I had the plague literally the entire time we were in China. When we were in Shaxi, it moved into my lungs which really sucked. I got some medicine which kicked it back out, but it didn't actually go away for ages after. I still have a slight cough. Hopefully I'll be cured by the time we leave Vietnam- I think carrying the plague across two continents and four countries is more than enough.
Cambodia. I spent most of my time chilling in my room. I did very little. I totally didn't take advantage of it being Cambodia, I just wanted to rest. I mean sure, I did some things, but overall I stayed in the hotel. One of the things I did do was go to Angkor Wat at five am to see the sunrise, which was very cool. I got a couple of traditional massages, which were very odd and somewhat painful. You have no idea how much I miss traditional Swedish massage!
We went as a group to the killing fields and genocide museum, which was incredibly sad. The things that happened in Cambodia are incredible, all the more so because of how little we learned about it in school. I don't remember even hearing about it, although realistically they could have mentioned it during one of the many lessons I spaced out during. There was one tree they showed us at the killing fields, which was used to kill babies. Soldiers would take them by their feet and swing them against it. The museum was in a former school which had been a jail during the genocide. They had on display all the mug shots of the people kept in the jail. Some were of very small children.
Vietnam. We're all staying in a large guesthouse. The guys are two each in a hotel type room with bathroom. We girls have two rooms with five girls and a Vietnamese student in each, and we have one toilet/shower set up to share for the twelve of us. Whatever. Our rooms are nice, and we've decorated them with Christmas lights and hung our socks on hatstands serving as fake Christmas trees. We're reading books about social entrepreneurs and how to make a big impact on the world, as well as books about the environment. Our seminars are so interesting! I'm also reading The Fountainhead just for myself, and I love it. It's maybe my favorite book I've ever read.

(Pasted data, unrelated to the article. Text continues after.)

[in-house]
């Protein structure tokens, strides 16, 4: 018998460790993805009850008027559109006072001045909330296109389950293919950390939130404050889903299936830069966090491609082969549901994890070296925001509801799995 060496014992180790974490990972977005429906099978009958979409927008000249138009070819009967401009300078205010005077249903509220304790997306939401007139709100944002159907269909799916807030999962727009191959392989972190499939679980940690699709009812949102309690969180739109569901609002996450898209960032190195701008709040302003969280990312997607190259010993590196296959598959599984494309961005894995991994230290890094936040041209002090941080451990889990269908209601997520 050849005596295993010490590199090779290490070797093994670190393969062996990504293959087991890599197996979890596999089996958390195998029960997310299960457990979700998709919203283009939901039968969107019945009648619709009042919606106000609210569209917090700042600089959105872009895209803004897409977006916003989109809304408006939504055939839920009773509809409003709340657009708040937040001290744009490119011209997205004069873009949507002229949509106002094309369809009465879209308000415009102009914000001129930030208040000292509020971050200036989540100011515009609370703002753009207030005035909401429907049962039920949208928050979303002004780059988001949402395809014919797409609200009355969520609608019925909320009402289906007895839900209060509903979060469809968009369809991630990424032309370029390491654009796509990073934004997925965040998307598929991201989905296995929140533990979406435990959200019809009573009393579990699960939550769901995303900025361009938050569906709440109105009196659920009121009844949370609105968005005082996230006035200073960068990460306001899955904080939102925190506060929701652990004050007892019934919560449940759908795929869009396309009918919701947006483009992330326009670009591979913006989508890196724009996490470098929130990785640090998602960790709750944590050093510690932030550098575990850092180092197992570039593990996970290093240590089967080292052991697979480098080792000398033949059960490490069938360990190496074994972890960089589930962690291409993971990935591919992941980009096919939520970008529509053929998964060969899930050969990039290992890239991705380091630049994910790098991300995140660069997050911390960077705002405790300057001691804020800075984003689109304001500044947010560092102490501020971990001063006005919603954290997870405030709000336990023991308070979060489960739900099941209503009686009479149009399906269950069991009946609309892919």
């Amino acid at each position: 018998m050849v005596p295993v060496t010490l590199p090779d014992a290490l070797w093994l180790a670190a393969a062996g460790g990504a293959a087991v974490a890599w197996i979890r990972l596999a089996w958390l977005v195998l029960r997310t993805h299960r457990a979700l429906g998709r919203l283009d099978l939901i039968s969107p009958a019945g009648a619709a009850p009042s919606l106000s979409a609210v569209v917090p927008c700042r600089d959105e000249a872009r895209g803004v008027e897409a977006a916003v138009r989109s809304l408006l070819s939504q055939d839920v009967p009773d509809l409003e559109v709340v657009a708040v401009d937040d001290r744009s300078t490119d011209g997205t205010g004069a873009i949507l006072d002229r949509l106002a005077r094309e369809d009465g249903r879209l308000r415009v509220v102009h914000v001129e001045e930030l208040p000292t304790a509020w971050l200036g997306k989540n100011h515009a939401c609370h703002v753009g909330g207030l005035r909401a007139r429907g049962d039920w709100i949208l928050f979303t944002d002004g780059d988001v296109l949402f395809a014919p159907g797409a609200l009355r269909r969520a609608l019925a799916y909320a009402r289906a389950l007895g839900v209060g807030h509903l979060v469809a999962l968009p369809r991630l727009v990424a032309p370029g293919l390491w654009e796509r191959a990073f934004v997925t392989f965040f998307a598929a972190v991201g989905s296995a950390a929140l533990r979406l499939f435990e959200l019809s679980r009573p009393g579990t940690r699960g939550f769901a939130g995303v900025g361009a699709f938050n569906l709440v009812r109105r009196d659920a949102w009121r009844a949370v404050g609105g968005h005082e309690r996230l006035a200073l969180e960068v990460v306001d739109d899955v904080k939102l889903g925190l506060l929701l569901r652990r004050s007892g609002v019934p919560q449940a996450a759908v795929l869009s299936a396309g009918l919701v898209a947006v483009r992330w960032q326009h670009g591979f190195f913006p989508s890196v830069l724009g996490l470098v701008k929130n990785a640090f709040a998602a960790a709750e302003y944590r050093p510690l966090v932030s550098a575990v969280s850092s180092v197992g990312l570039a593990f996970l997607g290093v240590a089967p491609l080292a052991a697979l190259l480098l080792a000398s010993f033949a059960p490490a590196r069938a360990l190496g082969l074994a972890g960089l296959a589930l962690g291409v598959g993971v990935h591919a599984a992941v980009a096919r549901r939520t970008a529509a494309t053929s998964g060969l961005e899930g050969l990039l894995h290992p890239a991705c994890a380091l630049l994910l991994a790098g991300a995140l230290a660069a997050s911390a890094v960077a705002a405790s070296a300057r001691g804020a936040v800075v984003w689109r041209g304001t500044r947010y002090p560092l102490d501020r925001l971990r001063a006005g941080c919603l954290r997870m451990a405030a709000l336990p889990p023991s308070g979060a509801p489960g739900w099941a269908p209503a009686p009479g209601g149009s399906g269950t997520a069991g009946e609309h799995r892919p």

Everyone here drives moped things. There are hundreds on the streets, and they don't follow traffic rules. They go every which way, on both sides of the street, at all times. The honking is incredible. To cross the street you basically just wait for a small gap and walk slowly and consistently, and hope they know to avoid you. You almost don't even have to look, it's not like that helps at all. I really, really, hate the traffic situation here. Also the pollution. We keep getting hit by things, though not badly. I got hit by a bike. People drive on all the sidewalks too. You have to be aware at all times of everything around you. I wonder how people live like this their whole lives? The food is good though.
We talked to a guy who runs a landfill here, and he had some really interesting things to say. He talked about how, with the economic crisis and all, people aren't buying toys. So China isn't making them. So they aren't buying the cardboard to package them. So paper, which used to be a huge commodity for the scavengers, is no longer useful. No wants wants to buy it to recycle, because it won't be bought off them in the long run. So the scavengers no longer separate it, which means the trash going to the landfills is not as separated, which is bad for the environment, and they don't make money off it. The man was telling us how recycling is market driven, and interestingly the next day there was an article on just that in the New York Times.
OK, thanks for reading all this. I promise to be quicker about updating in future!


Peter said...

Ooh, I saw that NYT article. My friend was asking about Ankgor Wat, so loots like you got that covered. And we briefly covered Pol Pot and Cambodia in the APUS vocab project over spring break, so its understandable it slipped your mind.
Send my regards to Vietnam and I'm waiting for my letter!

McG said...

Hi, I'm Becca's friend also gapping, and the stuff about recycling being market-driven is really interesting. I'd never thought about that before.